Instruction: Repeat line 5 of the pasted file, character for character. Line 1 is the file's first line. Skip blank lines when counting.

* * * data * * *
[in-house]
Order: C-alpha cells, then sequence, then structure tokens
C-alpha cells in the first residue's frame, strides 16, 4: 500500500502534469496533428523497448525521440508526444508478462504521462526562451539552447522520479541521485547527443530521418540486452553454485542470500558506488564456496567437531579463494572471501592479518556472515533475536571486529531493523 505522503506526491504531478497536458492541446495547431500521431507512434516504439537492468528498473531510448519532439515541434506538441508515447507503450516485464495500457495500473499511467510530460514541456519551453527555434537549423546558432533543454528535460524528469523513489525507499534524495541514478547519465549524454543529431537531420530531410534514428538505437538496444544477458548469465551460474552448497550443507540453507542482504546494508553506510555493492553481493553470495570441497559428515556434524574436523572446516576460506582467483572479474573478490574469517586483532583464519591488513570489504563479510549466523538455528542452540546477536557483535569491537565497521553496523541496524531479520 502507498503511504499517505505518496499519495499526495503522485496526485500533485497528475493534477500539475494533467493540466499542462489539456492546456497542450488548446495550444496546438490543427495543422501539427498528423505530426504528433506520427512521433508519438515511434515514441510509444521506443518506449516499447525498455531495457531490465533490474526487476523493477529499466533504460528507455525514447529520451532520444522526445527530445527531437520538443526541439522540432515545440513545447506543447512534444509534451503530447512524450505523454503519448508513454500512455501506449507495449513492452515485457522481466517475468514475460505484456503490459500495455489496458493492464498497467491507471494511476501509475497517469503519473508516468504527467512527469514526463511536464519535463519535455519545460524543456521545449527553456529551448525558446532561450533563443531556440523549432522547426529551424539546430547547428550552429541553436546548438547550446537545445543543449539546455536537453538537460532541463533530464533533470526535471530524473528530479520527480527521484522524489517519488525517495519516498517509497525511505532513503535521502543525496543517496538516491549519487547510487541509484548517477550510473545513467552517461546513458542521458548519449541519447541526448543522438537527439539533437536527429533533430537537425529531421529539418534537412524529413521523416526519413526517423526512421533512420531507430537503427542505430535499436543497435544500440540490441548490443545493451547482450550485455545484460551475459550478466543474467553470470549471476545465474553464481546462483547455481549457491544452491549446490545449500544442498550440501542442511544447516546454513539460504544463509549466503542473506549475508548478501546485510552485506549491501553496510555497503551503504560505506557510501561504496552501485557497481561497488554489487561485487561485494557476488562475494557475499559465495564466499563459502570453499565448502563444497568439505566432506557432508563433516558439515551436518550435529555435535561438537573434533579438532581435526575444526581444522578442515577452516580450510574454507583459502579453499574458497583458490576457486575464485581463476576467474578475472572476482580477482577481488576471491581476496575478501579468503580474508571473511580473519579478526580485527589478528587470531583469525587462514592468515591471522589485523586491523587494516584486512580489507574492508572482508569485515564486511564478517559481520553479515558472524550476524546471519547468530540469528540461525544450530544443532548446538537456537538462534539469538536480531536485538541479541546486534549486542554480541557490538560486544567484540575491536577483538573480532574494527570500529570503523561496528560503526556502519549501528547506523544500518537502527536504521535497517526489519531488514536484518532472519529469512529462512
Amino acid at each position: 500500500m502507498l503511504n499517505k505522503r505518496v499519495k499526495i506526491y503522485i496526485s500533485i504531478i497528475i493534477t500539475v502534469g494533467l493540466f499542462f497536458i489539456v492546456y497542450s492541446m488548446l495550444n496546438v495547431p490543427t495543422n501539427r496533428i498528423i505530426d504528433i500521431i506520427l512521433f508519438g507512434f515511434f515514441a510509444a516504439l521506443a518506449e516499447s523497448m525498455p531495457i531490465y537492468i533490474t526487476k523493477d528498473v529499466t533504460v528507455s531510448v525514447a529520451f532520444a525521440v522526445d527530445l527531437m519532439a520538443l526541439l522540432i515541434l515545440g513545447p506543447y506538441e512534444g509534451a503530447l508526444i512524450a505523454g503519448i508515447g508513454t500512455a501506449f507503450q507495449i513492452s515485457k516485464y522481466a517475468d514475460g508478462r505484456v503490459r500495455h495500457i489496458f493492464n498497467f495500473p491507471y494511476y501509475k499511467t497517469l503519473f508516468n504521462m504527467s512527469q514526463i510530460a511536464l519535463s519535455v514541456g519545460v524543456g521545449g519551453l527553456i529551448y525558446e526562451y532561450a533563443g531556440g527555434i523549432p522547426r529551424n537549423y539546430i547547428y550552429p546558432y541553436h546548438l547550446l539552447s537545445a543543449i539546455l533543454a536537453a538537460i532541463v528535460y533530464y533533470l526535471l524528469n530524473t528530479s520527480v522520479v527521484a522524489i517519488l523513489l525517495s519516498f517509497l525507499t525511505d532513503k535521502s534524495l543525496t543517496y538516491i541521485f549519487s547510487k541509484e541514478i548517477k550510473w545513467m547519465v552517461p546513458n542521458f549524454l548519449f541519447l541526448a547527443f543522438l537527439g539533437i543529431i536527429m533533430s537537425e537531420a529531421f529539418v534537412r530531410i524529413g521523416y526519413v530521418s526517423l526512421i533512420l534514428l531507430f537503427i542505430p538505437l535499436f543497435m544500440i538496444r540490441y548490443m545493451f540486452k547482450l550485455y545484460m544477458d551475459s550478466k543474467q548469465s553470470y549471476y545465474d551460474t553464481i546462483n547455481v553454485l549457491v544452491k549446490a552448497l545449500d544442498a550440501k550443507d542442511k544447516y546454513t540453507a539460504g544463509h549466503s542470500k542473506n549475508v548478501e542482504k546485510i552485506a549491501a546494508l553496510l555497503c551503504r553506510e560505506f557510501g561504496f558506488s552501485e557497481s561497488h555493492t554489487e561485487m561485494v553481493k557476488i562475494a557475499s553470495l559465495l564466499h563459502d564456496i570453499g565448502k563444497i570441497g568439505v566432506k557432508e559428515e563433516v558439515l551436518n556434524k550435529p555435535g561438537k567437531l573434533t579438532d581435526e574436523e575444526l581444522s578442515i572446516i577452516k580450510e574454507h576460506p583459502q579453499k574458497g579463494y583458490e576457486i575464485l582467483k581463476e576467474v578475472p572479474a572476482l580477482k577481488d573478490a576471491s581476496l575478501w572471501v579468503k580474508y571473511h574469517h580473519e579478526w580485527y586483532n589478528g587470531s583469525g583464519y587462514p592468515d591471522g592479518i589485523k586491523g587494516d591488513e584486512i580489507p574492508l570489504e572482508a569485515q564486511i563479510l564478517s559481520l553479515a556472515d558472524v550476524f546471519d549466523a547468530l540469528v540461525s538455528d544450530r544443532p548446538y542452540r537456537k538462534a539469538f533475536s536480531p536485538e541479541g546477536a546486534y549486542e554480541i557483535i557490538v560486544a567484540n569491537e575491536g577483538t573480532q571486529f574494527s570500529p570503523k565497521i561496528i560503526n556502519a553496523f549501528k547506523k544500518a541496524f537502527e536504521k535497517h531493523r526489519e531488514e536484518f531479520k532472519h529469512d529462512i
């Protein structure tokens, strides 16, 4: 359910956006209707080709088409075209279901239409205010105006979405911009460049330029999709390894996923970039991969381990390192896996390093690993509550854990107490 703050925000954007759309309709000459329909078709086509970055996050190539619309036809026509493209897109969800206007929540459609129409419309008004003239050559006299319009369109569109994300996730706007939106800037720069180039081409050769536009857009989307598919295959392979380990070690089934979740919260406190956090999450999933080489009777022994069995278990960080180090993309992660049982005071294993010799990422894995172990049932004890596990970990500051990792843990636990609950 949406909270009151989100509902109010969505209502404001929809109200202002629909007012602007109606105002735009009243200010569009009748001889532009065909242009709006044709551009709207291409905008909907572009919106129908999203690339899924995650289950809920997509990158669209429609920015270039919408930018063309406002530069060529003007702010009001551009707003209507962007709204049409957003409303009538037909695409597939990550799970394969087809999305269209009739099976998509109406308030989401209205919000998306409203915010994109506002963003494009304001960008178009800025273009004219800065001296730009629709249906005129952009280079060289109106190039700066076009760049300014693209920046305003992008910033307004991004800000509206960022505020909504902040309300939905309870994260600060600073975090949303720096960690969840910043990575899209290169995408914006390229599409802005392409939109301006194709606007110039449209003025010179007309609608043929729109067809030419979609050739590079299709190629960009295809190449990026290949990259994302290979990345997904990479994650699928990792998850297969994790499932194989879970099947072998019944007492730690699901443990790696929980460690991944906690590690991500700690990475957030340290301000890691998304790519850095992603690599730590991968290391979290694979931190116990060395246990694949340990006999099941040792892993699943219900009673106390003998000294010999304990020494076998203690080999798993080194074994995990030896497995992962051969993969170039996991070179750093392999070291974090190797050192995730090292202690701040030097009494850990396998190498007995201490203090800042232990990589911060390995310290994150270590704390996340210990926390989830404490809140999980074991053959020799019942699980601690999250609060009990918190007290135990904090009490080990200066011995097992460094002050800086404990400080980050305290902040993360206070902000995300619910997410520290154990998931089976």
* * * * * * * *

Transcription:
């Protein structure tokens, strides 16, 4: 359910956006209707080709088409075209279901239409205010105006979405911009460049330029999709390894996923970039991969381990390192896996390093690993509550854990107490 703050925000954007759309309709000459329909078709086509970055996050190539619309036809026509493209897109969800206007929540459609129409419309008004003239050559006299319009369109569109994300996730706007939106800037720069180039081409050769536009857009989307598919295959392979380990070690089934979740919260406190956090999450999933080489009777022994069995278990960080180090993309992660049982005071294993010799990422894995172990049932004890596990970990500051990792843990636990609950 949406909270009151989100509902109010969505209502404001929809109200202002629909007012602007109606105002735009009243200010569009009748001889532009065909242009709006044709551009709207291409905008909907572009919106129908999203690339899924995650289950809920997509990158669209429609920015270039919408930018063309406002530069060529003007702010009001551009707003209507962007709204049409957003409303009538037909695409597939990550799970394969087809999305269209009739099976998509109406308030989401209205919000998306409203915010994109506002963003494009304001960008178009800025273009004219800065001296730009629709249906005129952009280079060289109106190039700066076009760049300014693209920046305003992008910033307004991004800000509206960022505020909504902040309300939905309870994260600060600073975090949303720096960690969840910043990575899209290169995408914006390229599409802005392409939109301006194709606007110039449209003025010179007309609608043929729109067809030419979609050739590079299709190629960009295809190449990026290949990259994302290979990345997904990479994650699928990792998850297969994790499932194989879970099947072998019944007492730690699901443990790696929980460690991944906690590690991500700690990475957030340290301000890691998304790519850095992603690599730590991968290391979290694979931190116990060395246990694949340990006999099941040792892993699943219900009673106390003998000294010999304990020494076998203690080999798993080194074994995990030896497995992962051969993969170039996991070179750093392999070291974090190797050192995730090292202690701040030097009494850990396998190498007995201490203090800042232990990589911060390995310290994150270590704390996340210990926390989830404490809140999980074991053959020799019942699980601690999250609060009990918190007290135990904090009490080990200066011995097992460094002050800086404990400080980050305290902040993360206070902000995300619910997410520290154990998931089976």